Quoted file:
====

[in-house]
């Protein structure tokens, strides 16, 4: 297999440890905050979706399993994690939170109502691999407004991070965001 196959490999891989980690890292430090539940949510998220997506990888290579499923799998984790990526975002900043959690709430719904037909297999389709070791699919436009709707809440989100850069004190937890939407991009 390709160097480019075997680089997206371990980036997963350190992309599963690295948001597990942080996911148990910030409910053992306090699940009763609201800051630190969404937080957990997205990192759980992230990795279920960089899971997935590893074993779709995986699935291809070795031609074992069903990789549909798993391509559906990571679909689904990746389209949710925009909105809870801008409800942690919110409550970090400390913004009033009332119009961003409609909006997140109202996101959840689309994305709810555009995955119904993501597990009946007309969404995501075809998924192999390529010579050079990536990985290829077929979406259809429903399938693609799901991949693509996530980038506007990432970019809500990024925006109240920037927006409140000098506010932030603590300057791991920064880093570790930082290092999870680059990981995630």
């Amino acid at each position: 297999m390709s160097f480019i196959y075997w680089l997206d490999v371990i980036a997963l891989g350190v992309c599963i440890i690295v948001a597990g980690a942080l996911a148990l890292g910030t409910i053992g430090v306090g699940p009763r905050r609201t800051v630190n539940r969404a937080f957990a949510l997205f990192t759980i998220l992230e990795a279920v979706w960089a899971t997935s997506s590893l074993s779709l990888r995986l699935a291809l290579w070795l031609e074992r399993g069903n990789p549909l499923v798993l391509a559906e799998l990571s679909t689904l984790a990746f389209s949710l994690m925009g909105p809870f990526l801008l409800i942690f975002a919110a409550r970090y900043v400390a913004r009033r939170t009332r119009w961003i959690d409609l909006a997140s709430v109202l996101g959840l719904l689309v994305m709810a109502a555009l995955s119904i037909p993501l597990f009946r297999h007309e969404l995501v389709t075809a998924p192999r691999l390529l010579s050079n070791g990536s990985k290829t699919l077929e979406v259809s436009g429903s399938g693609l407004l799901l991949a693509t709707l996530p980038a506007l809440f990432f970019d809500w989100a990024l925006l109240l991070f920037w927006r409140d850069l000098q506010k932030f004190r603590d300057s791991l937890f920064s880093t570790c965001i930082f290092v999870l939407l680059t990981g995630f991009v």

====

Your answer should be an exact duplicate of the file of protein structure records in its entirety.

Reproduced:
[in-house]
């Protein structure tokens, strides 16, 4: 297999440890905050979706399993994690939170109502691999407004991070965001 196959490999891989980690890292430090539940949510998220997506990888290579499923799998984790990526975002900043959690709430719904037909297999389709070791699919436009709707809440989100850069004190937890939407991009 390709160097480019075997680089997206371990980036997963350190992309599963690295948001597990942080996911148990910030409910053992306090699940009763609201800051630190969404937080957990997205990192759980992230990795279920960089899971997935590893074993779709995986699935291809070795031609074992069903990789549909798993391509559906990571679909689904990746389209949710925009909105809870801008409800942690919110409550970090400390913004009033009332119009961003409609909006997140109202996101959840689309994305709810555009995955119904993501597990009946007309969404995501075809998924192999390529010579050079990536990985290829077929979406259809429903399938693609799901991949693509996530980038506007990432970019809500990024925006109240920037927006409140000098506010932030603590300057791991920064880093570790930082290092999870680059990981995630």
């Amino acid at each position: 297999m390709s160097f480019i196959y075997w680089l997206d490999v371990i980036a997963l891989g350190v992309c599963i440890i690295v948001a597990g980690a942080l996911a148990l890292g910030t409910i053992g430090v306090g699940p009763r905050r609201t800051v630190n539940r969404a937080f957990a949510l997205f990192t759980i998220l992230e990795a279920v979706w960089a899971t997935s997506s590893l074993s779709l990888r995986l699935a291809l290579w070795l031609e074992r399993g069903n990789p549909l499923v798993l391509a559906e799998l990571s679909t689904l984790a990746f389209s949710l994690m925009g909105p809870f990526l801008l409800i942690f975002a919110a409550r970090y900043v400390a913004r009033r939170t009332r119009w961003i959690d409609l909006a997140s709430v109202l996101g959840l719904l689309v994305m709810a109502a555009l995955s119904i037909p993501l597990f009946r297999h007309e969404l995501v389709t075809a998924p192999r691999l390529l010579s050079n070791g990536s990985k290829t699919l077929e979406v259809s436009g429903s399938g693609l407004l799901l991949a693509t709707l996530p980038a506007l809440f990432f970019d809500w989100a990024l925006l109240l991070f920037w927006r409140d850069l000098q506010k932030f004190r603590d300057s791991l937890f920064s880093t570790c965001i930082f290092v999870l939407l680059t990981g995630f991009v």